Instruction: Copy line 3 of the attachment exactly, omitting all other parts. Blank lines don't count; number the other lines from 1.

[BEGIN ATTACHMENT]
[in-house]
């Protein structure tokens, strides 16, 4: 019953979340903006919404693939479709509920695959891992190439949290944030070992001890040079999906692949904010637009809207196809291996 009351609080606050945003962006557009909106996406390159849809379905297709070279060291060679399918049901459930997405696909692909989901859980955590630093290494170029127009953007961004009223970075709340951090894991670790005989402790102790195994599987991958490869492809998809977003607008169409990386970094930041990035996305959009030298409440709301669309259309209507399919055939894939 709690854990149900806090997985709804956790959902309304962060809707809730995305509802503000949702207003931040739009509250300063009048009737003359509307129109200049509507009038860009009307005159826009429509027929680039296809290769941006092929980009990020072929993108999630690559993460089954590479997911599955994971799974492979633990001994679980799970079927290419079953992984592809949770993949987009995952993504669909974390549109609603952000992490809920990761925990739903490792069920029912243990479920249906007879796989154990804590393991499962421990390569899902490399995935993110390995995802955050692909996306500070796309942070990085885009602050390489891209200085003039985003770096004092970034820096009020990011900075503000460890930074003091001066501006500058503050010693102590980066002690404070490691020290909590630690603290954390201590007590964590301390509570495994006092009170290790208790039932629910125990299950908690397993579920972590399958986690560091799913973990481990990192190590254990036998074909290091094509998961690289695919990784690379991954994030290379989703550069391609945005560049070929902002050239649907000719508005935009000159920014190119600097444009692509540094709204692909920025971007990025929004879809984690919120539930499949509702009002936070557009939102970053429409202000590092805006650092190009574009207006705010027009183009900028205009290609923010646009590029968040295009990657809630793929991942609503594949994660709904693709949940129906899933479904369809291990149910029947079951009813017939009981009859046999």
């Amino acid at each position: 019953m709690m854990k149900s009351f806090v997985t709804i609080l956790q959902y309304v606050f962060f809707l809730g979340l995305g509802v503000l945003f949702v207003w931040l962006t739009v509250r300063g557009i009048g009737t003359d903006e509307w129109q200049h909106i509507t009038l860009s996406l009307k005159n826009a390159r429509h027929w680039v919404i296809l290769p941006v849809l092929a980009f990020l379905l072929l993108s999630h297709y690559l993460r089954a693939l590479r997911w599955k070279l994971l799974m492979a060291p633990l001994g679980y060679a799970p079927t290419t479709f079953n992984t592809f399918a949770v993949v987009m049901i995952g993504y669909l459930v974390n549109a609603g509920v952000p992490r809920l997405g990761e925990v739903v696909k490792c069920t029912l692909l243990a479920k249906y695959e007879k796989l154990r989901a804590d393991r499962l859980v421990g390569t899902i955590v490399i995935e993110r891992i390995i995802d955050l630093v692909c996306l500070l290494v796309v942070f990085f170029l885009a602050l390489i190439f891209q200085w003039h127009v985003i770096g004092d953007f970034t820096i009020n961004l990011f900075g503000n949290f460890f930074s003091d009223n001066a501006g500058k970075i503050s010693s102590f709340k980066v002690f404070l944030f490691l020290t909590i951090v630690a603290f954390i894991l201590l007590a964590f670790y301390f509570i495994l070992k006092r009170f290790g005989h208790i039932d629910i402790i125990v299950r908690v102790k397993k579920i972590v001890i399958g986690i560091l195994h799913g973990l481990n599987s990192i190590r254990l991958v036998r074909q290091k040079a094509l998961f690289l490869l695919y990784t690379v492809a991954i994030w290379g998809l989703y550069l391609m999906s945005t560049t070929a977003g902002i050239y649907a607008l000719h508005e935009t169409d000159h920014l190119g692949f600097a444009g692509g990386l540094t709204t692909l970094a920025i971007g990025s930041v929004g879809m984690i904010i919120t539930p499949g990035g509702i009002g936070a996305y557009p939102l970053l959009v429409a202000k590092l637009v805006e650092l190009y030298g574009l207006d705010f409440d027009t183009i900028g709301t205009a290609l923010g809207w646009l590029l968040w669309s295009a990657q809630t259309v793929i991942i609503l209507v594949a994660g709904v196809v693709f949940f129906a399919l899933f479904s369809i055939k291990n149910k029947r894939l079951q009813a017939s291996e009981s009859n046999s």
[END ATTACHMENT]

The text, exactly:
């Amino acid at each position: 019953m709690m854990k149900s009351f806090v997985t709804i609080l956790q959902y309304v606050f962060f809707l809730g979340l995305g509802v503000l945003f949702v207003w931040l962006t739009v509250r300063g557009i009048g009737t003359d903006e509307w129109q200049h909106i509507t009038l860009s996406l009307k005159n826009a390159r429509h027929w680039v919404i296809l290769p941006v849809l092929a980009f990020l379905l072929l993108s999630h297709y690559l993460r089954a693939l590479r997911w599955k070279l994971l799974m492979a060291p633990l001994g679980y060679a799970p079927t290419t479709f079953n992984t592809f399918a949770v993949v987009m049901i995952g993504y669909l459930v974390n549109a609603g509920v952000p992490r809920l997405g990761e925990v739903v696909k490792c069920t029912l692909l243990a479920k249906y695959e007879k796989l154990r989901a804590d393991r499962l859980v421990g390569t899902i955590v490399i995935e993110r891992i390995i995802d955050l630093v692909c996306l500070l290494v796309v942070f990085f170029l885009a602050l390489i190439f891209q200085w003039h127009v985003i770096g004092d953007f970034t820096i009020n961004l990011f900075g503000n949290f460890f930074s003091d009223n001066a501006g500058k970075i503050s010693s102590f709340k980066v002690f404070l944030f490691l020290t909590i951090v630690a603290f954390i894991l201590l007590a964590f670790y301390f509570i495994l070992k006092r009170f290790g005989h208790i039932d629910i402790i125990v299950r908690v102790k397993k579920i972590v001890i399958g986690i560091l195994h799913g973990l481990n599987s990192i190590r254990l991958v036998r074909q290091k040079a094509l998961f690289l490869l695919y990784t690379v492809a991954i994030w290379g998809l989703y550069l391609m999906s945005t560049t070929a977003g902002i050239y649907a607008l000719h508005e935009t169409d000159h920014l190119g692949f600097a444009g692509g990386l540094t709204t692909l970094a920025i971007g990025s930041v929004g879809m984690i904010i919120t539930p499949g990035g509702i009002g936070a996305y557009p939102l970053l959009v429409a202000k590092l637009v805006e650092l190009y030298g574009l207006d705010f409440d027009t183009i900028g709301t205009a290609l923010g809207w646009l590029l968040w669309s295009a990657q809630t259309v793929i991942i609503l209507v594949a994660g709904v196809v693709f949940f129906a399919l899933f479904s369809i055939k291990n149910k029947r894939l079951q009813a017939s291996e009981s009859n046999s």